Disagreeing about money is almost inevitable — but it’s not necessarily a bad thing. As an individual, you have priorities about what you want your money to do for you that may or may not line up with your spouse or partner (or parents or friends). What you need to learn is how to communicate your wishes in a way that's respectful of the fact that their priorities and wishes may not be on track with yours.
In our TODAY.com survey, 36 percent of our voters said that they fight most about having different money styles and 26 percent said they fight most about having different goals for money.
In the second part of the Her Two Cents TODAY series, we discussed some of the top fights women have about money — and some tips to handle disagreements.
FIGHT No.1: Saver vs. spender
Most of us make impulse purchases from time to time — some of us are wired to be savers and others to be spenders, according to research. What that means is that some people find spending money to generate pleasurable brain activity while others find it painful. (Spenders are the majority.) And research has shown tightwads and spendthrifts — to quote a 2012 paper published in the Journal of Marketing Research and entitled "Fatal Attraction" — tend to marry each other. (People look for qualities in their mates that they lack in themselves.)
If you fight about how your money is used, take a step back and map what you and your spouse want for this year, in five years and in ten years. Discuss how you can use your resources to help you reach your goals. Revisit your road map every three months or so to ensure that you are on track with your plan.
FIGHT No. 2: The power grab
Every family dynamic is different. One spouse may earn more than the other, or one spouse may be the only source of income for the family. It’s important to keep each person’s contribution to the family in mind and realize that even if they don’t bring in income, they bring value to the family dynamic and that can’t be replaced.
Each person should have some financial responsibility, whether it’s paying bills, being a point person for the accountant or managing a retirement account. In addition, each person should be able to spend an agreed upon amount of money without asking the other spouse. You can do this with joint accounts or you can choose to have separate accounts.
FIGHT No. 3: Caught in a lie
Almost everyone regrets or hides a purchase at some point. Sometimes, it may seem easier to hide the fact you bought something new or something you didn’t actually need. But, in reality, you are digging yourself a hole.
The lesson of Watergate applies here: The cover-up is almost always worse than the crime. The sooner you come clean, the better.
Try to have an open relationship with your spouse about money and what indulgences or interests you want to open your wallet for. As long as you are reaching your savings goals, both of you should have the freedom to purchase the items that make you happy. He may not understand your love of shoes and you may not respect his craft beer fetish, but at the end of the day, as long as you are being practical about purchases, who cares?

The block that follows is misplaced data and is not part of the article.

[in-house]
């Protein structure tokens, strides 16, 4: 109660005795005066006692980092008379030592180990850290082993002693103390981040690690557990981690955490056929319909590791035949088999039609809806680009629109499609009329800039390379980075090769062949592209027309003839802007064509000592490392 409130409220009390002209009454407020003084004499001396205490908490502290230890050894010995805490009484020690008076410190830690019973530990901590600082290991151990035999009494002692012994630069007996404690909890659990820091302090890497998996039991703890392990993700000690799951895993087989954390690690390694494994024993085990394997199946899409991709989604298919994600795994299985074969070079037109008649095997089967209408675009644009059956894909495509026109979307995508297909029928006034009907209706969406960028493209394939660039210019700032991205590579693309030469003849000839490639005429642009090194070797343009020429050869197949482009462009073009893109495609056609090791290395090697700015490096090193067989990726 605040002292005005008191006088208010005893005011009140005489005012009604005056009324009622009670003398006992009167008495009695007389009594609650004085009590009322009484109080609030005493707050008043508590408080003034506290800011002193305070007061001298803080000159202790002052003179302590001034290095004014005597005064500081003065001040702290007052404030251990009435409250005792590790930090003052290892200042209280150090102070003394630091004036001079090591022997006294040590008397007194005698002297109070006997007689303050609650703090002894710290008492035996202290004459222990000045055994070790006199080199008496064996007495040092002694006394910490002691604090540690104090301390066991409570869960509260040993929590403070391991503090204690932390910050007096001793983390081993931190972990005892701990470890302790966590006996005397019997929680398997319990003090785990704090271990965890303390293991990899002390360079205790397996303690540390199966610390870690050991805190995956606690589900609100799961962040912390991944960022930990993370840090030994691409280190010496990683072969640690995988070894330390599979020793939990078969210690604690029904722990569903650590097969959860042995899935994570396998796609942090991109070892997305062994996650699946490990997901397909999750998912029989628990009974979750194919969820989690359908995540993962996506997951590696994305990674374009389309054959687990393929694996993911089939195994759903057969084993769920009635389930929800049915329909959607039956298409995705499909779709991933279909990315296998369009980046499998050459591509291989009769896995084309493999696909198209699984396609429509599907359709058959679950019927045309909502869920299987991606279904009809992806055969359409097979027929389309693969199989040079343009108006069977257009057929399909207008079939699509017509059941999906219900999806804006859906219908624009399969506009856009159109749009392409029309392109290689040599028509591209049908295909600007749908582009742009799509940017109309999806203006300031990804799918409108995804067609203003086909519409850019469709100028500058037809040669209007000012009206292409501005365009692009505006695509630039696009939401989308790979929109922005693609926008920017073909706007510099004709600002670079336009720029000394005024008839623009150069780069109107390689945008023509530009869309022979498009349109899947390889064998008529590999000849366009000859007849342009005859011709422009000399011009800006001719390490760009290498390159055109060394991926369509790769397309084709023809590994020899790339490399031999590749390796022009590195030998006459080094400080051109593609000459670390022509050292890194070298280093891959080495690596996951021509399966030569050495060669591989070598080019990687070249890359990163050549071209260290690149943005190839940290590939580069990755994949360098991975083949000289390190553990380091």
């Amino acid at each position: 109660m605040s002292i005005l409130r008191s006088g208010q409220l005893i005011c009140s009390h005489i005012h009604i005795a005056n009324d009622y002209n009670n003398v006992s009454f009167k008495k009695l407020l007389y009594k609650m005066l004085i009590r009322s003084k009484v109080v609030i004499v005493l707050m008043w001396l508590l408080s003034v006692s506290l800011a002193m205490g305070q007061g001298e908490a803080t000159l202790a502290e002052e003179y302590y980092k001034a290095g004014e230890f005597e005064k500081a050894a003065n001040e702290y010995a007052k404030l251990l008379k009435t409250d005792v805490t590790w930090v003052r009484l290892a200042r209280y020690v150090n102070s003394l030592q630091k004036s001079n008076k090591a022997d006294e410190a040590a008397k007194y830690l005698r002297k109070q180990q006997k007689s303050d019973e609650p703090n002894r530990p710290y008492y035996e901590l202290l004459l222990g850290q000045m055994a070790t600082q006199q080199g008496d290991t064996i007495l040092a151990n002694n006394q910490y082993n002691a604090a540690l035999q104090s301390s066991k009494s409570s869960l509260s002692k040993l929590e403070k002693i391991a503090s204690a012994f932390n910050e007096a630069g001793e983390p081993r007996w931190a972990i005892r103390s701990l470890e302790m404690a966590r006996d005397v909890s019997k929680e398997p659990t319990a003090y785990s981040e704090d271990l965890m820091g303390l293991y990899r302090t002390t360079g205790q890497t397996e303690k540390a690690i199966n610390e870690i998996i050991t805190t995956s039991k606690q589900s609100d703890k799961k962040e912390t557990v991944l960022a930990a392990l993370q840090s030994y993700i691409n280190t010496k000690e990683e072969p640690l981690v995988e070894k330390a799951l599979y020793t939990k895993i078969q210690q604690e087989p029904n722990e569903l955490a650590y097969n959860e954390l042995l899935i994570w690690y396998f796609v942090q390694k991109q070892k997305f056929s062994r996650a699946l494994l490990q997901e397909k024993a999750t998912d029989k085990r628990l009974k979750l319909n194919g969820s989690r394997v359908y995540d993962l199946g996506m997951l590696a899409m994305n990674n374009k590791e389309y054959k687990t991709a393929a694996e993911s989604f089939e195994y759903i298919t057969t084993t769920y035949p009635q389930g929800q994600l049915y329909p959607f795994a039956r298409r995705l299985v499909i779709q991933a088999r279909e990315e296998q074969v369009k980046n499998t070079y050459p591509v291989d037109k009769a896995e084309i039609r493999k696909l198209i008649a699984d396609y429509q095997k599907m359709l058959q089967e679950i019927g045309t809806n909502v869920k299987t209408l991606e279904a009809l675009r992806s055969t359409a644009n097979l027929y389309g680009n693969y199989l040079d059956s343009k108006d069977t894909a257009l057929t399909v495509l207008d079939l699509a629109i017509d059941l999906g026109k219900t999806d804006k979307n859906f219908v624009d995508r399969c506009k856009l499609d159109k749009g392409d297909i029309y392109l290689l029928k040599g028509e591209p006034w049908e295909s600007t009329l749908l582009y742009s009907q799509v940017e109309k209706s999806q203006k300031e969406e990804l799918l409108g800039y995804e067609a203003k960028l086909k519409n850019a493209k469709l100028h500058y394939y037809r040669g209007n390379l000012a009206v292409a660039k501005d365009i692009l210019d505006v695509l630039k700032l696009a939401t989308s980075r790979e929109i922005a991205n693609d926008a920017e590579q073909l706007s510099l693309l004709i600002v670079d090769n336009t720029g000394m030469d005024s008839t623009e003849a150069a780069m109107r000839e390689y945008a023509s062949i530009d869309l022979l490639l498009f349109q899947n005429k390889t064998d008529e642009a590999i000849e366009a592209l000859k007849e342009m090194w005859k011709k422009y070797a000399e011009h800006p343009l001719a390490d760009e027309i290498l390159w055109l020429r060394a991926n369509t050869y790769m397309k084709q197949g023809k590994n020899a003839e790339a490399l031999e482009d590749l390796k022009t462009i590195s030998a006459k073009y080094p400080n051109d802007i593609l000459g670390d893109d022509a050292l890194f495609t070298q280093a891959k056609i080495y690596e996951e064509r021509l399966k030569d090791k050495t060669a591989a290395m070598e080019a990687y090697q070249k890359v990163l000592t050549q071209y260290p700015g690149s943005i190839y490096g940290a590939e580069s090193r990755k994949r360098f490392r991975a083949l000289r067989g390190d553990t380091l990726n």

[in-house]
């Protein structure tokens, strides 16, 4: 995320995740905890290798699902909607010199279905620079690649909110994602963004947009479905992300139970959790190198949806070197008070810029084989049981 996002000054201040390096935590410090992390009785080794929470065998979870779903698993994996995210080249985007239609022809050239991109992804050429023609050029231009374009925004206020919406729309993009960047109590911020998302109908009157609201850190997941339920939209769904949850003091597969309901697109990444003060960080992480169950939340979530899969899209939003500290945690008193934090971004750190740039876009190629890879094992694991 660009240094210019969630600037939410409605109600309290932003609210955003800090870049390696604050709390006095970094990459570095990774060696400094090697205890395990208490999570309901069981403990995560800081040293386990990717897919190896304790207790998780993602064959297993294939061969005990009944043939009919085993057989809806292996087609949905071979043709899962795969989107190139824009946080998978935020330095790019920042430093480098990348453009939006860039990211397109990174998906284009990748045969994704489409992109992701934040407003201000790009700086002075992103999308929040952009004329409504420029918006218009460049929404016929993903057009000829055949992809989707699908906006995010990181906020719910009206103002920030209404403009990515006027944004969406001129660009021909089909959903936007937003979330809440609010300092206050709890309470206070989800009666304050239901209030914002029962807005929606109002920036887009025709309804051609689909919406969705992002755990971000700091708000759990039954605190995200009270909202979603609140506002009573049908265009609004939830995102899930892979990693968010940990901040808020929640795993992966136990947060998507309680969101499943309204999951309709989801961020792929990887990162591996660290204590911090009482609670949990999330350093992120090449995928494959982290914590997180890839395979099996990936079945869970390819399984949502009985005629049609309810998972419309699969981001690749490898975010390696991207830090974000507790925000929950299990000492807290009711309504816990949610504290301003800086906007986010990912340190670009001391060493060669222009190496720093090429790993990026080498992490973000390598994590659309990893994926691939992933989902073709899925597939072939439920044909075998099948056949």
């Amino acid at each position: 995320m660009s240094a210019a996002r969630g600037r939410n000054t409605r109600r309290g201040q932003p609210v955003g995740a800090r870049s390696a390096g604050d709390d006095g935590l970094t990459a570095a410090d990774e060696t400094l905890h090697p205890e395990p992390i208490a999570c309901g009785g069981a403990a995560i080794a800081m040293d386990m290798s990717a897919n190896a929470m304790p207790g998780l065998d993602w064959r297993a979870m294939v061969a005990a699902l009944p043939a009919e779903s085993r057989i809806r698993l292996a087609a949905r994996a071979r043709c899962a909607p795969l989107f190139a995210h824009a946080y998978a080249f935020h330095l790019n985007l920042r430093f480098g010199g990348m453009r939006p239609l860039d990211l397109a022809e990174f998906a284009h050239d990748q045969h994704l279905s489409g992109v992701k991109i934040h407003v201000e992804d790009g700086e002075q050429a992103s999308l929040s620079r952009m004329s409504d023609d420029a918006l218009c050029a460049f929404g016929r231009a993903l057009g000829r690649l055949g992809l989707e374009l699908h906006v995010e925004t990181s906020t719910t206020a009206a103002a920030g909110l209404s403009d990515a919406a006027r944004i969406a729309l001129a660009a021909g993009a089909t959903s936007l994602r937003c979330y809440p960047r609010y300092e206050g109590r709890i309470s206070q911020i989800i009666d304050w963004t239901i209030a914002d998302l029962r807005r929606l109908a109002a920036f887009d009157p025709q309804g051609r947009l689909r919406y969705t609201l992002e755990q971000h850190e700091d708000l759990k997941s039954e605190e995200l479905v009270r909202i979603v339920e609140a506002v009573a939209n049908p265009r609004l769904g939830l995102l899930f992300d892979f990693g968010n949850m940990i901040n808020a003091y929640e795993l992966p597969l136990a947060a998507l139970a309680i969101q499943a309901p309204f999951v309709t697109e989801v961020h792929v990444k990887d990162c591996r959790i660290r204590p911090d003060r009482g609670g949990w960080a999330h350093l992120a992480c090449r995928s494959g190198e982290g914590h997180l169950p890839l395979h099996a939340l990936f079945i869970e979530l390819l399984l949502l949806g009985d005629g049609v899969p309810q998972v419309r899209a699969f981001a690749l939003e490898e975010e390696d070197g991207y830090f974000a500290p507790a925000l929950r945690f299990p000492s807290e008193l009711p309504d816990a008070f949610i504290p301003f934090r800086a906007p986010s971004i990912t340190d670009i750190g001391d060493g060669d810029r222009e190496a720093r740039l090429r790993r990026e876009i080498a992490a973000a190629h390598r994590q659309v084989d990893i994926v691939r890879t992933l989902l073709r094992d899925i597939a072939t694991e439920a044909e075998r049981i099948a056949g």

Try to have monthly conversations about money where you discuss whatever is on your mind. As long as you stay on track for reaching your goals, there should be no shame in investing in things you love!
FIGHT No. 4: Risk taker vs. risk avoider
If you are hesitant about investment risks or putting your money in areas that you can’t control, a financial road map can help you figure out how to reach your goals and manage your funds. You can chart your savings rate to see if you are in a good place and on track to pay off all of your debts.
If your spouse is intent on being more risky than what you are comfortable with, such as putting money into stocks, investing in startups or buying biticon, try to agree to a small percentage of your income that can be used for investment, like no more than 5 to 10 percent.
FIGHT No.5: Lending or giving money to family and friends
Lending money to family and friends is always a tricky situation. It may seem simple to open your wallet and help a loved one in need, but it can lead to hard feelings and conflict if you aren’t reimbursed for your loan or if the money isn’t spent in the way you expected it to be.
If you can’t afford to lend it as a gift, don’t do it at all. It typically doesn’t end well.
If you’ve already shelled out some dollars that you don’t think you are getting back and want to avoid conflict, be upfront about the future. Tell the recipient that you’re forgiving the debt, but you don’t want to be asked for more financial help in the future.
Have you made mistakes with your money? Tune in tomorrow when we’ll tackle your biggest oversights with managing your money – and how to fix them.